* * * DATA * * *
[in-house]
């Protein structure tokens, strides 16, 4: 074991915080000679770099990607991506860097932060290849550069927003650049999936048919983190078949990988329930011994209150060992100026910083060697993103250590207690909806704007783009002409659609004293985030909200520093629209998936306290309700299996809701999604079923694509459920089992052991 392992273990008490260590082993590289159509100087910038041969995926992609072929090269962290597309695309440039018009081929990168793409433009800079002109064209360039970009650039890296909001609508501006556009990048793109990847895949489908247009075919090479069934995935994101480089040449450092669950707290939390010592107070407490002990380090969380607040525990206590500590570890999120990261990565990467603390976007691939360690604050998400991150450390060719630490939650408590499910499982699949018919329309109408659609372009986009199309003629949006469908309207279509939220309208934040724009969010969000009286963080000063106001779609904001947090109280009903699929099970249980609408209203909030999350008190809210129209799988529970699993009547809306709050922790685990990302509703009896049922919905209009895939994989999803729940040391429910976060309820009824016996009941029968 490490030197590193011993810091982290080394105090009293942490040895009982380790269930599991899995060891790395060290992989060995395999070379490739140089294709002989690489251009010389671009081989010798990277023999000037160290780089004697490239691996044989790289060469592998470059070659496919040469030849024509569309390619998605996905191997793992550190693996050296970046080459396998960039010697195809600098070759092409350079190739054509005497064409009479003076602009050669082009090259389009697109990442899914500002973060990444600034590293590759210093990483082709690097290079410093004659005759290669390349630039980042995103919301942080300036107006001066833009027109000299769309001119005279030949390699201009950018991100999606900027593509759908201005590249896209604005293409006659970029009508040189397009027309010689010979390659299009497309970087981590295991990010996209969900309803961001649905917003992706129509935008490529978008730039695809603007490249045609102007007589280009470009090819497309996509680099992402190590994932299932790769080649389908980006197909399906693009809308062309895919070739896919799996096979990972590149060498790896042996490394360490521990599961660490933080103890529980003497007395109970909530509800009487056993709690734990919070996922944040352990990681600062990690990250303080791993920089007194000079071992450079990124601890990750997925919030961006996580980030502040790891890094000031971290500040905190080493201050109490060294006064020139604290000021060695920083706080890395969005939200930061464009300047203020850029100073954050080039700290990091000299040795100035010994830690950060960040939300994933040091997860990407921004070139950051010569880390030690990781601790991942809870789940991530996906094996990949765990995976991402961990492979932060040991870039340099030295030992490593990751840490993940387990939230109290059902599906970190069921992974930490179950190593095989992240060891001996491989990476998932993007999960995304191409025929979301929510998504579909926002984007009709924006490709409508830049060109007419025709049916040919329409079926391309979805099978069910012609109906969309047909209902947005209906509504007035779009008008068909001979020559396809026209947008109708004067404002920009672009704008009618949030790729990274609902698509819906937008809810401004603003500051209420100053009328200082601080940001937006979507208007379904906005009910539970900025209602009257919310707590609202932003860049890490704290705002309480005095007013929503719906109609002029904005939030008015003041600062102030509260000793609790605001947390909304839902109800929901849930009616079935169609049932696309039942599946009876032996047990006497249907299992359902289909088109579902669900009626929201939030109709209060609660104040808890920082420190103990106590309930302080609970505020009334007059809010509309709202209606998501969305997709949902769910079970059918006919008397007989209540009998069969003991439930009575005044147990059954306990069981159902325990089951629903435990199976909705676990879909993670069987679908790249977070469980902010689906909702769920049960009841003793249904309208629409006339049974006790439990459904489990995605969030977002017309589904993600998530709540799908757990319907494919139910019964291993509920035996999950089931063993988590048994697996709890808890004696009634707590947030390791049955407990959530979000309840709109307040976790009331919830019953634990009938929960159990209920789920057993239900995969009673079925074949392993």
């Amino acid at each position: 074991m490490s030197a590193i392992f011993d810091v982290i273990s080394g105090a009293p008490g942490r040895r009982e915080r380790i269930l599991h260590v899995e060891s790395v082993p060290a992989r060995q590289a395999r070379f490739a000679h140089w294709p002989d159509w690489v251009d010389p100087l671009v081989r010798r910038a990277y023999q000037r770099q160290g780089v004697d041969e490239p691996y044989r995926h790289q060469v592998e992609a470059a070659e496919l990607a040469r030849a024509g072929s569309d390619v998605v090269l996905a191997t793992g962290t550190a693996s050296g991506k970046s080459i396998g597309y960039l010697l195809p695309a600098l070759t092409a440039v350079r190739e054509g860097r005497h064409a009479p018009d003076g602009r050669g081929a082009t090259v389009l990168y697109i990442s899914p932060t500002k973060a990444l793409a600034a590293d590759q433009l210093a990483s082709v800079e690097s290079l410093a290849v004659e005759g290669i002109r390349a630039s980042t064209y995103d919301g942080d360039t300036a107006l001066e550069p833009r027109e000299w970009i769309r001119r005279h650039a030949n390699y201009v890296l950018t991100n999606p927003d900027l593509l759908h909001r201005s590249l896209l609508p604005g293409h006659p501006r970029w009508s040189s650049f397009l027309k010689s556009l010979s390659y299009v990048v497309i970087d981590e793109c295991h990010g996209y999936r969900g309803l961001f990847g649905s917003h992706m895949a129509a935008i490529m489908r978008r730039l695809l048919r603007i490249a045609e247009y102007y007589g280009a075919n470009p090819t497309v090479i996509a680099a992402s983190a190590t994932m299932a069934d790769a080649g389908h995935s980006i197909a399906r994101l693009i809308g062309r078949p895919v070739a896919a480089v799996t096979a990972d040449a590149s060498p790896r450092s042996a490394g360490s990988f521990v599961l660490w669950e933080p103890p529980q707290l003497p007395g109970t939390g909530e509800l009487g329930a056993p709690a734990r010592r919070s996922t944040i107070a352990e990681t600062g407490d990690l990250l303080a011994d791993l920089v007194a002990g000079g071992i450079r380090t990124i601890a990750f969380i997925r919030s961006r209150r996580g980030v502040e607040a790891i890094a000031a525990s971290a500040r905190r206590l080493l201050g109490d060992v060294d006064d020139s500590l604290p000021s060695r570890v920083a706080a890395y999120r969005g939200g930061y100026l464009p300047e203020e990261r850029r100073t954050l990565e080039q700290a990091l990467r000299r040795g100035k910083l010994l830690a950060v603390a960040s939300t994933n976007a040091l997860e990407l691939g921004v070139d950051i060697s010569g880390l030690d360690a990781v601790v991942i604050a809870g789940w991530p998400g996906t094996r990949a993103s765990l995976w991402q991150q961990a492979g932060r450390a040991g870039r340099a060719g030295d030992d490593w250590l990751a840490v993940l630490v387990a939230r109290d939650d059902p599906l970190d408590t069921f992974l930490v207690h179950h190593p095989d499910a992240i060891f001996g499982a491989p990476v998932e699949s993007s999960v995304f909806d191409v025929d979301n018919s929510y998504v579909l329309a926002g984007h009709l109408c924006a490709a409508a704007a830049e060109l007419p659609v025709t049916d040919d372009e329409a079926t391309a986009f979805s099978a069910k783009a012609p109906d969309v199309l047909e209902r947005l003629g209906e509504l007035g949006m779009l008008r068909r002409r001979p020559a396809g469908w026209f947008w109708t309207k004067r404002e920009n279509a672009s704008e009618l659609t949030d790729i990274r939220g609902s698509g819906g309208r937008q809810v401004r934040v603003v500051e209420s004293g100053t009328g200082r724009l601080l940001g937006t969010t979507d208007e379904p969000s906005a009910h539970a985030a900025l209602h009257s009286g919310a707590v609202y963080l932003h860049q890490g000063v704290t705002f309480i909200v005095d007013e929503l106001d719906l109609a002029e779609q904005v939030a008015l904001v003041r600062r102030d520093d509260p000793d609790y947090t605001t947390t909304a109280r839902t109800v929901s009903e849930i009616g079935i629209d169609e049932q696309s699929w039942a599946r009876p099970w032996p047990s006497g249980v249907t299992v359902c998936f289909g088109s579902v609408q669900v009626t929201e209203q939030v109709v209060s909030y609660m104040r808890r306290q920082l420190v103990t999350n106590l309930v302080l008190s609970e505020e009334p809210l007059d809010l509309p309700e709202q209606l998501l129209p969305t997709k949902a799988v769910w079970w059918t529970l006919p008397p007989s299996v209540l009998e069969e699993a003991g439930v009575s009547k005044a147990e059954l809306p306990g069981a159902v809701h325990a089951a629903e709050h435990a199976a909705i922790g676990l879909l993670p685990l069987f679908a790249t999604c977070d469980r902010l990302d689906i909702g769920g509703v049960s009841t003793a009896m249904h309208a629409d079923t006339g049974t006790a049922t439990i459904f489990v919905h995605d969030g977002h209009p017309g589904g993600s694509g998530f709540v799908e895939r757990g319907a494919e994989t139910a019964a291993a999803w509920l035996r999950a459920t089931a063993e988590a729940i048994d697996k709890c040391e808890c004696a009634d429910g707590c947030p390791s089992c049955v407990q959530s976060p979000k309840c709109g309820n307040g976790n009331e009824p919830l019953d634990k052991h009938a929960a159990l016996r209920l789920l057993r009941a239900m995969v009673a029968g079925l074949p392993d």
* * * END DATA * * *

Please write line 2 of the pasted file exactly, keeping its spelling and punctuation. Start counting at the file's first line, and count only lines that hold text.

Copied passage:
């Protein structure tokens, strides 16, 4: 074991915080000679770099990607991506860097932060290849550069927003650049999936048919983190078949990988329930011994209150060992100026910083060697993103250590207690909806704007783009002409659609004293985030909200520093629209998936306290309700299996809701999604079923694509459920089992052991 392992273990008490260590082993590289159509100087910038041969995926992609072929090269962290597309695309440039018009081929990168793409433009800079002109064209360039970009650039890296909001609508501006556009990048793109990847895949489908247009075919090479069934995935994101480089040449450092669950707290939390010592107070407490002990380090969380607040525990206590500590570890999120990261990565990467603390976007691939360690604050998400991150450390060719630490939650408590499910499982699949018919329309109408659609372009986009199309003629949006469908309207279509939220309208934040724009969010969000009286963080000063106001779609904001947090109280009903699929099970249980609408209203909030999350008190809210129209799988529970699993009547809306709050922790685990990302509703009896049922919905209009895939994989999803729940040391429910976060309820009824016996009941029968 490490030197590193011993810091982290080394105090009293942490040895009982380790269930599991899995060891790395060290992989060995395999070379490739140089294709002989690489251009010389671009081989010798990277023999000037160290780089004697490239691996044989790289060469592998470059070659496919040469030849024509569309390619998605996905191997793992550190693996050296970046080459396998960039010697195809600098070759092409350079190739054509005497064409009479003076602009050669082009090259389009697109990442899914500002973060990444600034590293590759210093990483082709690097290079410093004659005759290669390349630039980042995103919301942080300036107006001066833009027109000299769309001119005279030949390699201009950018991100999606900027593509759908201005590249896209604005293409006659970029009508040189397009027309010689010979390659299009497309970087981590295991990010996209969900309803961001649905917003992706129509935008490529978008730039695809603007490249045609102007007589280009470009090819497309996509680099992402190590994932299932790769080649389908980006197909399906693009809308062309895919070739896919799996096979990972590149060498790896042996490394360490521990599961660490933080103890529980003497007395109970909530509800009487056993709690734990919070996922944040352990990681600062990690990250303080791993920089007194000079071992450079990124601890990750997925919030961006996580980030502040790891890094000031971290500040905190080493201050109490060294006064020139604290000021060695920083706080890395969005939200930061464009300047203020850029100073954050080039700290990091000299040795100035010994830690950060960040939300994933040091997860990407921004070139950051010569880390030690990781601790991942809870789940991530996906094996990949765990995976991402961990492979932060040991870039340099030295030992490593990751840490993940387990939230109290059902599906970190069921992974930490179950190593095989992240060891001996491989990476998932993007999960995304191409025929979301929510998504579909926002984007009709924006490709409508830049060109007419025709049916040919329409079926391309979805099978069910012609109906969309047909209902947005209906509504007035779009008008068909001979020559396809026209947008109708004067404002920009672009704008009618949030790729990274609902698509819906937008809810401004603003500051209420100053009328200082601080940001937006979507208007379904906005009910539970900025209602009257919310707590609202932003860049890490704290705002309480005095007013929503719906109609002029904005939030008015003041600062102030509260000793609790605001947390909304839902109800929901849930009616079935169609049932696309039942599946009876032996047990006497249907299992359902289909088109579902669900009626929201939030109709209060609660104040808890920082420190103990106590309930302080609970505020009334007059809010509309709202209606998501969305997709949902769910079970059918006919008397007989209540009998069969003991439930009575005044147990059954306990069981159902325990089951629903435990199976909705676990879909993670069987679908790249977070469980902010689906909702769920049960009841003793249904309208629409006339049974006790439990459904489990995605969030977002017309589904993600998530709540799908757990319907494919139910019964291993509920035996999950089931063993988590048994697996709890808890004696009634707590947030390791049955407990959530979000309840709109307040976790009331919830019953634990009938929960159990209920789920057993239900995969009673079925074949392993």